Dark-edged Beefly - Bombylius major

To identify flies to family level use a simple wing venation key such as A Key to the Families of British Diptera, an AIDGAP by D. Unwin, published by the FSC and available as a free download (scroll down to the titles list) or a more detailed key which includes many physical characters such as The European Families of the Diptera by P. Oosterbroek. The expert dipterists on the DipteraInfo forum are also very happy to identify, often to species level, from good photographs.

Scientific Name: Bombylius major

English Name: Dark-edged Beefly

French Name: Le Grand bombyle

5 Key Characters:
  • a brown furry bee lookalike.
  • long rigid proboscis which can't be retracted.
  • makes a clearly audible high pitched whining buzz when hovering or flying.
  • dark brown patch along leading edge of wings (not visible when flying).
  • very variable in size, from small to moderately large (6 - 12.5 mm body length).
Lookalikes: Other Bombylius and Villa spp of beefly, which do not have the large dark patch on the wings; Hemipenthes spp, Thyridanthrax spp and Anthrax spp, also beeflies with dark wing patches, but which are much more velvety black in appearance. B. major is by far the commonest early spring beefly, so if you are seeing a beefly in March or April it is likely to be this species.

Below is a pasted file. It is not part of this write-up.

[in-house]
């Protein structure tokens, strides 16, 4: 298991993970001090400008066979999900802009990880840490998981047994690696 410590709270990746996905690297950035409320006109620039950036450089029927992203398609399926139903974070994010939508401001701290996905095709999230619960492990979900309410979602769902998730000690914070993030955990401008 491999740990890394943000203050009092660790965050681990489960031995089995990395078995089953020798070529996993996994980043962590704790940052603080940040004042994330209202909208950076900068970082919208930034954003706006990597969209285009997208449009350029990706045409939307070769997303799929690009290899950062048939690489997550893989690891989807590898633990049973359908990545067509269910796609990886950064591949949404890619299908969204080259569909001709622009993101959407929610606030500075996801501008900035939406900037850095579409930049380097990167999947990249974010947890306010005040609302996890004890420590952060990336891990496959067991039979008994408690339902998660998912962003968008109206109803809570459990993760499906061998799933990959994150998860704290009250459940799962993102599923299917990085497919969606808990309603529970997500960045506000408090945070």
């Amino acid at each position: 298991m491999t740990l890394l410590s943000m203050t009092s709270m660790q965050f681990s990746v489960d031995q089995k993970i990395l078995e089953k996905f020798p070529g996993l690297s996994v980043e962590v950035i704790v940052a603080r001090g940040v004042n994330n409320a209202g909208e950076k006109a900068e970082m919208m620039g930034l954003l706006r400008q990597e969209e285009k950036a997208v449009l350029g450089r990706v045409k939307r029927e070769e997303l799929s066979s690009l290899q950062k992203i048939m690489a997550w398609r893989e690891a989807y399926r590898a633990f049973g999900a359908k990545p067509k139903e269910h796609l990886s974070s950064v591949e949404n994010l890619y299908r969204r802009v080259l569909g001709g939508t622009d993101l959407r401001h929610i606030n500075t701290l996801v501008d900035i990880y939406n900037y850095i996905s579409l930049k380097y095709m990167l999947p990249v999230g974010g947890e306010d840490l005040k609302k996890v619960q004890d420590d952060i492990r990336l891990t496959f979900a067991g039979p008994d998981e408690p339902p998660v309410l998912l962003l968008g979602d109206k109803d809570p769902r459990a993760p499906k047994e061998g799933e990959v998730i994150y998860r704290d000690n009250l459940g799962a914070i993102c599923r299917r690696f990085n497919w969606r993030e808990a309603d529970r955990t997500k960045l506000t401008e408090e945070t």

Habitat: Gardens, woodland rides and edges, sunny sheltered places, especially where solitary bees are nesting nearby (B. major is a parasite of Andrena spp mining bees). Visits a very wide range of spring flowers, including primrose, lesser celandine, wood anemone, blackthorn and other Prunus spp, wild cherry, ground ivy, violets, bugle, and sallow. They are particularly partial to blue flowers such as Narrow-leaved Lungwort Pulmonaria longifolia and in the garden Honesty is a great attraction for them.

Flight Period: March-April-May-June.

Status: Common and abundant.

Photographed by Loire Valley Nature:

Photographs numbered from left to right and top to bottom. 1-3 a female, resting on a Columbine Aquilegia vulgaris near Chaumussay in April.

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